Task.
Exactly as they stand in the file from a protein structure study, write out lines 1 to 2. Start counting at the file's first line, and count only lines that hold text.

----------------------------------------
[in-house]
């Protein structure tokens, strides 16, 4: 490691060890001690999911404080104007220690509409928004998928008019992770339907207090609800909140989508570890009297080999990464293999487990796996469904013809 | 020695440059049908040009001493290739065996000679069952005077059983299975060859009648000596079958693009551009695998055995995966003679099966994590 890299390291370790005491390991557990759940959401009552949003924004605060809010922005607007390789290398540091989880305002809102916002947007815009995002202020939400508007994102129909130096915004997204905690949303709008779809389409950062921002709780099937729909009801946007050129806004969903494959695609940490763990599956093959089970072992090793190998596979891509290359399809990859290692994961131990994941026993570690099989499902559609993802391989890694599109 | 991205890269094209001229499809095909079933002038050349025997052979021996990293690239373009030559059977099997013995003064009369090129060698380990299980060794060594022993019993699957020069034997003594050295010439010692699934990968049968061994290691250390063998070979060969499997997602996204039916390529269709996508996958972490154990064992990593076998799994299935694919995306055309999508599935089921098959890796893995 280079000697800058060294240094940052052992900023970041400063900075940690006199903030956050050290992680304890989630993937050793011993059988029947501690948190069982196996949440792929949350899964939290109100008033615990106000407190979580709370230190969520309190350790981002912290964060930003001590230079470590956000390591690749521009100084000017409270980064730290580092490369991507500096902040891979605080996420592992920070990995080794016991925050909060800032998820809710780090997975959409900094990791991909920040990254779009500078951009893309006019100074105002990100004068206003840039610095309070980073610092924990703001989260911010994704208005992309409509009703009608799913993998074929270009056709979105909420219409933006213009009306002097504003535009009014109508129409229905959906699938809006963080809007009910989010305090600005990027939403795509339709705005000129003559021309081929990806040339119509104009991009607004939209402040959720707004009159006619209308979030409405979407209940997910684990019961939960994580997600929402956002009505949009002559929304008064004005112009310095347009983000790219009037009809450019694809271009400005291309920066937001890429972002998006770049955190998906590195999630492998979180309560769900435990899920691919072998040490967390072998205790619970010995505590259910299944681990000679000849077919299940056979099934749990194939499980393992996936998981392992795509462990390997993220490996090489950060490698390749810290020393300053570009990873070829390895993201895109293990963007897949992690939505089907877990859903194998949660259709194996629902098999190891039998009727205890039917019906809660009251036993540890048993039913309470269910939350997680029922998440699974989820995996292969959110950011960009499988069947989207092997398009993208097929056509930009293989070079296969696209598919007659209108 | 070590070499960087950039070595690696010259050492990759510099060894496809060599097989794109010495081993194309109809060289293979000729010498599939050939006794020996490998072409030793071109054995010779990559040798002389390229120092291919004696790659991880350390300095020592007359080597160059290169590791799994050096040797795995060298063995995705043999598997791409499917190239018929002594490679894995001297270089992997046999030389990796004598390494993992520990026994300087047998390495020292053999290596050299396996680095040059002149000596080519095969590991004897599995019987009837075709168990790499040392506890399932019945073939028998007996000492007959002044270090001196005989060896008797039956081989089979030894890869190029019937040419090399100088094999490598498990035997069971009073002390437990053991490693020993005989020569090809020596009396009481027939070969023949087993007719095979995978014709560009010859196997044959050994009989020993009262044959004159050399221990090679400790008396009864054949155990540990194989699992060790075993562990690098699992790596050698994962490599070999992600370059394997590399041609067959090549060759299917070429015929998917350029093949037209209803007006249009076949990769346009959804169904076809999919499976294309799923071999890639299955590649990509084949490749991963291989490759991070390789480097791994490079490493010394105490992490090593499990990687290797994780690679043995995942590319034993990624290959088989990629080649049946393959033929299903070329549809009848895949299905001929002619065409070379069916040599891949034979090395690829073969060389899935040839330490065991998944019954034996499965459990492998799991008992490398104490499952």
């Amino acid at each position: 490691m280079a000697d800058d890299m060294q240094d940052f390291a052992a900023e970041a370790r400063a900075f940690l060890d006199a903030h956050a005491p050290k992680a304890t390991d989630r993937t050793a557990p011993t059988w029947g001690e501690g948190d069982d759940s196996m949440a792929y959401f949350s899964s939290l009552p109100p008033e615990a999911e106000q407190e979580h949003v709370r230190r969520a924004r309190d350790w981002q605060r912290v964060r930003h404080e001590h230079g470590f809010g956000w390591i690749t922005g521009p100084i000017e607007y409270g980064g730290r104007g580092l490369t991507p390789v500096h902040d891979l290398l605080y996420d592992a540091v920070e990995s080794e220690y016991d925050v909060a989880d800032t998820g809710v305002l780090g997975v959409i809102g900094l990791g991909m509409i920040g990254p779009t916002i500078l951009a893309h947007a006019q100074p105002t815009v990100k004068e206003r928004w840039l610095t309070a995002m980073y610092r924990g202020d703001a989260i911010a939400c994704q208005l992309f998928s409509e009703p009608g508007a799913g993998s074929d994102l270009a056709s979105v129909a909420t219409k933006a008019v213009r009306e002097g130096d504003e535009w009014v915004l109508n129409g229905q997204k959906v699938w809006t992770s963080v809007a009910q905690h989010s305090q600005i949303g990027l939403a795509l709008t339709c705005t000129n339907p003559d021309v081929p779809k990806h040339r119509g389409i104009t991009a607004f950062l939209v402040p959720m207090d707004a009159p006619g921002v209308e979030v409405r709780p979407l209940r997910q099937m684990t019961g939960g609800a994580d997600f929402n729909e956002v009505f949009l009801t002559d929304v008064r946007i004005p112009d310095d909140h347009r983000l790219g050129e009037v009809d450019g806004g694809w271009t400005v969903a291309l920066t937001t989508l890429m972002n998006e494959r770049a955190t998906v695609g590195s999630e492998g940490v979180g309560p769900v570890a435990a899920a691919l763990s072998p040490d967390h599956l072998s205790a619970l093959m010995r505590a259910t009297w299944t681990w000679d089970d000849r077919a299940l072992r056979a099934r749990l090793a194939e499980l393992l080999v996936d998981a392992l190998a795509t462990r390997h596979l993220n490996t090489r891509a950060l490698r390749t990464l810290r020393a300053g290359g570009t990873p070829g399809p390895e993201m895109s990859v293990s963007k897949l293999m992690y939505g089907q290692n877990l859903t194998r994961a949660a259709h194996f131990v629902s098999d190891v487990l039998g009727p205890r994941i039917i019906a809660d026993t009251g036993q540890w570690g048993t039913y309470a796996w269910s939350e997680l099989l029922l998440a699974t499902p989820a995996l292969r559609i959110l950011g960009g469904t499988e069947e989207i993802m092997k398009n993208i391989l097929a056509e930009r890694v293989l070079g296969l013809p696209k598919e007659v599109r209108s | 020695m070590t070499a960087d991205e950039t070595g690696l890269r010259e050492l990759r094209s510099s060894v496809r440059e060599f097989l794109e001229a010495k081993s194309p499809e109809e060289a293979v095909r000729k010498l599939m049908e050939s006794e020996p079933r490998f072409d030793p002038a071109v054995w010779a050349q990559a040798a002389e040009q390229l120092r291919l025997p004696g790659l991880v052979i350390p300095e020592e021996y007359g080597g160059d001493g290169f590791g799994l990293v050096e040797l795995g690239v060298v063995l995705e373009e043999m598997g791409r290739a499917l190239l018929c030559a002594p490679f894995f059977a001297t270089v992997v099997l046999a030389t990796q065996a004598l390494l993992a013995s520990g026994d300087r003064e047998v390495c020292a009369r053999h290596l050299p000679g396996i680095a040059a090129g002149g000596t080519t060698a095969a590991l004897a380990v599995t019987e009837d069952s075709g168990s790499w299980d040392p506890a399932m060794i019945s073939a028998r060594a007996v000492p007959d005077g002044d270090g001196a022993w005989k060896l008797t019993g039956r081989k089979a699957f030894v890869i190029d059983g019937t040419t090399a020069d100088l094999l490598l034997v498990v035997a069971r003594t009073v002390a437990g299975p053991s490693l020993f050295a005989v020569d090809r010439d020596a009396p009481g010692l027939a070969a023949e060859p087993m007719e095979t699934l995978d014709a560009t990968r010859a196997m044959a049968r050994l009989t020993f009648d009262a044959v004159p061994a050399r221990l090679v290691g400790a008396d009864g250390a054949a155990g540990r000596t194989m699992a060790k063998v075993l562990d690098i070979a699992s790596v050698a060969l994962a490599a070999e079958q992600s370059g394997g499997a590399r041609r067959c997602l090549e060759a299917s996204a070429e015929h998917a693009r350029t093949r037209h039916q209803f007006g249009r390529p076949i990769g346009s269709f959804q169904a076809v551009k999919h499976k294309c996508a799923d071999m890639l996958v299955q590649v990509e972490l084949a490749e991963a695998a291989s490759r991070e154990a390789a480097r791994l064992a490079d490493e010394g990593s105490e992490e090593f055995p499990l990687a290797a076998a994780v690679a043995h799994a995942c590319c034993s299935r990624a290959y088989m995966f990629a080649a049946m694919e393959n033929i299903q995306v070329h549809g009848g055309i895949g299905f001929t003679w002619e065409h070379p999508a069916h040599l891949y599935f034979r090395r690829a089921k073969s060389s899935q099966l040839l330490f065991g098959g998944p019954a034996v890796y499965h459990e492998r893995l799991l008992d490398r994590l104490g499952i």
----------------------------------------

[in-house]
């Protein structure tokens, strides 16, 4: 490691060890001690999911404080104007220690509409928004998928008019992770339907207090609800909140989508570890009297080999990464293999487990796996469904013809 | 020695440059049908040009001493290739065996000679069952005077059983299975060859009648000596079958693009551009695998055995995966003679099966994590 890299390291370790005491390991557990759940959401009552949003924004605060809010922005607007390789290398540091989880305002809102916002947007815009995002202020939400508007994102129909130096915004997204905690949303709008779809389409950062921002709780099937729909009801946007050129806004969903494959695609940490763990599956093959089970072992090793190998596979891509290359399809990859290692994961131990994941026993570690099989499902559609993802391989890694599109 | 991205890269094209001229499809095909079933002038050349025997052979021996990293690239373009030559059977099997013995003064009369090129060698380990299980060794060594022993019993699957020069034997003594050295010439010692699934990968049968061994290691250390063998070979060969499997997602996204039916390529269709996508996958972490154990064992990593076998799994299935694919995306055309999508599935089921098959890796893995 280079000697800058060294240094940052052992900023970041400063900075940690006199903030956050050290992680304890989630993937050793011993059988029947501690948190069982196996949440792929949350899964939290109100008033615990106000407190979580709370230190969520309190350790981002912290964060930003001590230079470590956000390591690749521009100084000017409270980064730290580092490369991507500096902040891979605080996420592992920070990995080794016991925050909060800032998820809710780090997975959409900094990791991909920040990254779009500078951009893309006019100074105002990100004068206003840039610095309070980073610092924990703001989260911010994704208005992309409509009703009608799913993998074929270009056709979105909420219409933006213009009306002097504003535009009014109508129409229905959906699938809006963080809007009910989010305090600005990027939403795509339709705005000129003559021309081929990806040339119509104009991009607004939209402040959720707004009159006619209308979030409405979407209940997910684990019961939960994580997600929402956002009505949009002559929304008064004005112009310095347009983000790219009037009809450019694809271009400005291309920066937001890429972002998006770049955190998906590195999630492998979180309560769900435990899920691919072998040490967390072998205790619970010995505590259910299944681990000679000849077919299940056979099934749990194939499980393992996936998981392992795509462990390997993220490996090489950060490698390749810290020393300053570009990873070829390895993201895109293990963007897949992690939505089907877990859903194998949660259709194996629902098999190891039998009727205890039917019906809660009251036993540890048993039913309470269910939350997680029922998440699974989820995996292969959110950011960009499988069947989207092997398009993208097929056509930009293989070079296969696209598919007659209108 | 070590070499960087950039070595690696010259050492990759510099060894496809060599097989794109010495081993194309109809060289293979000729010498599939050939006794020996490998072409030793071109054995010779990559040798002389390229120092291919004696790659991880350390300095020592007359080597160059290169590791799994050096040797795995060298063995995705043999598997791409499917190239018929002594490679894995001297270089992997046999030389990796004598390494993992520990026994300087047998390495020292053999290596050299396996680095040059002149000596080519095969590991004897599995019987009837075709168990790499040392506890399932019945073939028998007996000492007959002044270090001196005989060896008797039956081989089979030894890869190029019937040419090399100088094999490598498990035997069971009073002390437990053991490693020993005989020569090809020596009396009481027939070969023949087993007719095979995978014709560009010859196997044959050994009989020993009262044959004159050399221990090679400790008396009864054949155990540990194989699992060790075993562990690098699992790596050698994962490599070999992600370059394997590399041609067959090549060759299917070429015929998917350029093949037209209803007006249009076949990769346009959804169904076809999919499976294309799923071999890639299955590649990509084949490749991963291989490759991070390789480097791994490079490493010394105490992490090593499990990687290797994780690679043995995942590319034993990624290959088989990629080649049946393959033929299903070329549809009848895949299905001929002619065409070379069916040599891949034979090395690829073969060389899935040839330490065991998944019954034996499965459990492998799991008992490398104490499952």